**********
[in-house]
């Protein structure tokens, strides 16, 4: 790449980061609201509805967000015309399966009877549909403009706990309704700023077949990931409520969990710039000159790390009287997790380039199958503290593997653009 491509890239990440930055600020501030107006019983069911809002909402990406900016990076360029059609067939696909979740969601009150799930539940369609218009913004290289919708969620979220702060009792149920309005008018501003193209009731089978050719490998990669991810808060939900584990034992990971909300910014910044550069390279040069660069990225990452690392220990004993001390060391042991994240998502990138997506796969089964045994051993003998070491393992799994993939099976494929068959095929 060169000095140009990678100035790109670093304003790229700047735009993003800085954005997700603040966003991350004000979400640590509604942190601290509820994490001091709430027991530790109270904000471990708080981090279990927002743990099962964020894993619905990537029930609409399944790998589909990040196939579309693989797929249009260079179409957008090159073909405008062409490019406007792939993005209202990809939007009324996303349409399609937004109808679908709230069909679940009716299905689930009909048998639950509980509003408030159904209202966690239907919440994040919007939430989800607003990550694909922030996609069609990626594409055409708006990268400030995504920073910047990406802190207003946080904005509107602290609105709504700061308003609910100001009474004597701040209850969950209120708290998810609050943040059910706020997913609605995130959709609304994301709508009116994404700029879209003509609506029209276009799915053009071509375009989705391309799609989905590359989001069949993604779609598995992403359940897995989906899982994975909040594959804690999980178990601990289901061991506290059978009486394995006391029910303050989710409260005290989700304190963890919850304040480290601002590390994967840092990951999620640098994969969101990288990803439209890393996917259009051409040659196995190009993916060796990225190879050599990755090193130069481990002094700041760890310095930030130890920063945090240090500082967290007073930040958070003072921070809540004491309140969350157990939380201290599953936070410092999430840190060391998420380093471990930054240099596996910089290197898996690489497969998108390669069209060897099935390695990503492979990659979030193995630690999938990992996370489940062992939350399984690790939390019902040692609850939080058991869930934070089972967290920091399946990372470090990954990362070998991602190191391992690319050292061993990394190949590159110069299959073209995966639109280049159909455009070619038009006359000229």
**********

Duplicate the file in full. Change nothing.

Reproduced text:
[in-house]
């Protein structure tokens, strides 16, 4: 790449980061609201509805967000015309399966009877549909403009706990309704700023077949990931409520969990710039000159790390009287997790380039199958503290593997653009 491509890239990440930055600020501030107006019983069911809002909402990406900016990076360029059609067939696909979740969601009150799930539940369609218009913004290289919708969620979220702060009792149920309005008018501003193209009731089978050719490998990669991810808060939900584990034992990971909300910014910044550069390279040069660069990225990452690392220990004993001390060391042991994240998502990138997506796969089964045994051993003998070491393992799994993939099976494929068959095929 060169000095140009990678100035790109670093304003790229700047735009993003800085954005997700603040966003991350004000979400640590509604942190601290509820994490001091709430027991530790109270904000471990708080981090279990927002743990099962964020894993619905990537029930609409399944790998589909990040196939579309693989797929249009260079179409957008090159073909405008062409490019406007792939993005209202990809939007009324996303349409399609937004109808679908709230069909679940009716299905689930009909048998639950509980509003408030159904209202966690239907919440994040919007939430989800607003990550694909922030996609069609990626594409055409708006990268400030995504920073910047990406802190207003946080904005509107602290609105709504700061308003609910100001009474004597701040209850969950209120708290998810609050943040059910706020997913609605995130959709609304994301709508009116994404700029879209003509609506029209276009799915053009071509375009989705391309799609989905590359989001069949993604779609598995992403359940897995989906899982994975909040594959804690999980178990601990289901061991506290059978009486394995006391029910303050989710409260005290989700304190963890919850304040480290601002590390994967840092990951999620640098994969969101990288990803439209890393996917259009051409040659196995190009993916060796990225190879050599990755090193130069481990002094700041760890310095930030130890920063945090240090500082967290007073930040958070003072921070809540004491309140969350157990939380201290599953936070410092999430840190060391998420380093471990930054240099596996910089290197898996690489497969998108390669069209060897099935390695990503492979990659979030193995630690999938990992996370489940062992939350399984690790939390019902040692609850939080058991869930934070089972967290920091399946990372470090990954990362070998991602190191391992690319050292061993990394190949590159110069299959073209995966639109280049159909455009070619038009006359000229």